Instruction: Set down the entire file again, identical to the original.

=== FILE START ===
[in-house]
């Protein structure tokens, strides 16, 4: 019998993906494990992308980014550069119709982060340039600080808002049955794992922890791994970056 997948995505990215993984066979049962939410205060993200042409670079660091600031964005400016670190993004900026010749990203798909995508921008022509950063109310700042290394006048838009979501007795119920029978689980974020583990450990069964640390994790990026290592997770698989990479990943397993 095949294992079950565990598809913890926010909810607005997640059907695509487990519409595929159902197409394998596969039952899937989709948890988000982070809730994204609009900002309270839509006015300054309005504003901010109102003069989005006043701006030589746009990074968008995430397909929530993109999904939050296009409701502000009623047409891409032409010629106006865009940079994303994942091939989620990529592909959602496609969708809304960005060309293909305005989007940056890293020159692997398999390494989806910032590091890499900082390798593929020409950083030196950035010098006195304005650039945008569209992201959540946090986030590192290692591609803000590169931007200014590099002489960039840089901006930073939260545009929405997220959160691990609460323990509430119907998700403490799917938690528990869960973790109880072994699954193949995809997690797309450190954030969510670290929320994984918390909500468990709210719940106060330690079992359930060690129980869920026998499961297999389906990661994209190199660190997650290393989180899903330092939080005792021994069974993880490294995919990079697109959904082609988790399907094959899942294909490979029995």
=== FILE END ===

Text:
[in-house]
């Protein structure tokens, strides 16, 4: 019998993906494990992308980014550069119709982060340039600080808002049955794992922890791994970056 997948995505990215993984066979049962939410205060993200042409670079660091600031964005400016670190993004900026010749990203798909995508921008022509950063109310700042290394006048838009979501007795119920029978689980974020583990450990069964640390994790990026290592997770698989990479990943397993 095949294992079950565990598809913890926010909810607005997640059907695509487990519409595929159902197409394998596969039952899937989709948890988000982070809730994204609009900002309270839509006015300054309005504003901010109102003069989005006043701006030589746009990074968008995430397909929530993109999904939050296009409701502000009623047409891409032409010629106006865009940079994303994942091939989620990529592909959602496609969708809304960005060309293909305005989007940056890293020159692997398999390494989806910032590091890499900082390798593929020409950083030196950035010098006195304005650039945008569209992201959540946090986030590192290692591609803000590169931007200014590099002489960039840089901006930073939260545009929405997220959160691990609460323990509430119907998700403490799917938690528990869960973790109880072994699954193949995809997690797309450190954030969510670290929320994984918390909500468990709210719940106060330690079992359930060690129980869920026998499961297999389906990661994209190199660190997650290393989180899903330092939080005792021994069974993880490294995919990079697109959904082609988790399907094959899942294909490979029995």